The Butcher’s Daughter, by Florence Grende


A poetic tale of from the daughter of immigrants that escaped to the United States from war-torn Poland. Along with her parents, the author forges a new way of life in a new country. What’s unique about this tale is that it includes some of the negative traits often neglected when talking about the survivors of a traumatic event. Animosity between family members, personal prejudices…everyone wasn’t optimistic about things. They felt like real people, reacting in realistic, not romanticized, ways.

The narration is another good point about this novel. It’s told with a very whimsical tone–as though the narrator was completely detached from everything around her. The way each segment was presented felt like a poetry book setup. Some chapters were half a page, others wee ten. It aided the tone and pacing of the novel well. A nice aesthetic for such a somber subject.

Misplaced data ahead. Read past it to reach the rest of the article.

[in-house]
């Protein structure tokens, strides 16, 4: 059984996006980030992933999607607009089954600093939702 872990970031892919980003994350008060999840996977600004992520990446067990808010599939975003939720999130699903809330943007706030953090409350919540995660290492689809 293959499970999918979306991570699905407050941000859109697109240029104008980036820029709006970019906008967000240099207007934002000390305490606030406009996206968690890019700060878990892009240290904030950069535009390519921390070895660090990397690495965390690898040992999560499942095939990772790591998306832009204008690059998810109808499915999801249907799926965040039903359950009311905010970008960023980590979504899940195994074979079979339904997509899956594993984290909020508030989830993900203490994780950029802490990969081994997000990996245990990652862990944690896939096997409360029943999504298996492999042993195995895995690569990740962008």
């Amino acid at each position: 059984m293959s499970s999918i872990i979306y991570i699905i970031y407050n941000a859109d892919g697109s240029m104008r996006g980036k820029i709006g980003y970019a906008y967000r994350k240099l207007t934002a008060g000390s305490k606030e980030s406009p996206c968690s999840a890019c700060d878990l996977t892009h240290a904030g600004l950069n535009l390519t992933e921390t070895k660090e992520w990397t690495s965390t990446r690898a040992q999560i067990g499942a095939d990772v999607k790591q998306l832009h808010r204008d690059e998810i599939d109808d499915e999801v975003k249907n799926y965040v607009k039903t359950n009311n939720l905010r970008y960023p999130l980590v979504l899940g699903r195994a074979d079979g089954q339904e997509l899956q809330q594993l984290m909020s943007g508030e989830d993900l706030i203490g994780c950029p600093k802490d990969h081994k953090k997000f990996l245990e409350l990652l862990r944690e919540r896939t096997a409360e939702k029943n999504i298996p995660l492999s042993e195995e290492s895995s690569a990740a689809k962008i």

All of it was very well-written. It was emotional where it needed to be, and flexible with tone. As the narrator grew older, her style changed, becoming more confident more self-aware. She highlighted the difficulties of tradition versus progress.

I really liked the way this was done. This was a very unique style that was executed very well.

Buy it here!

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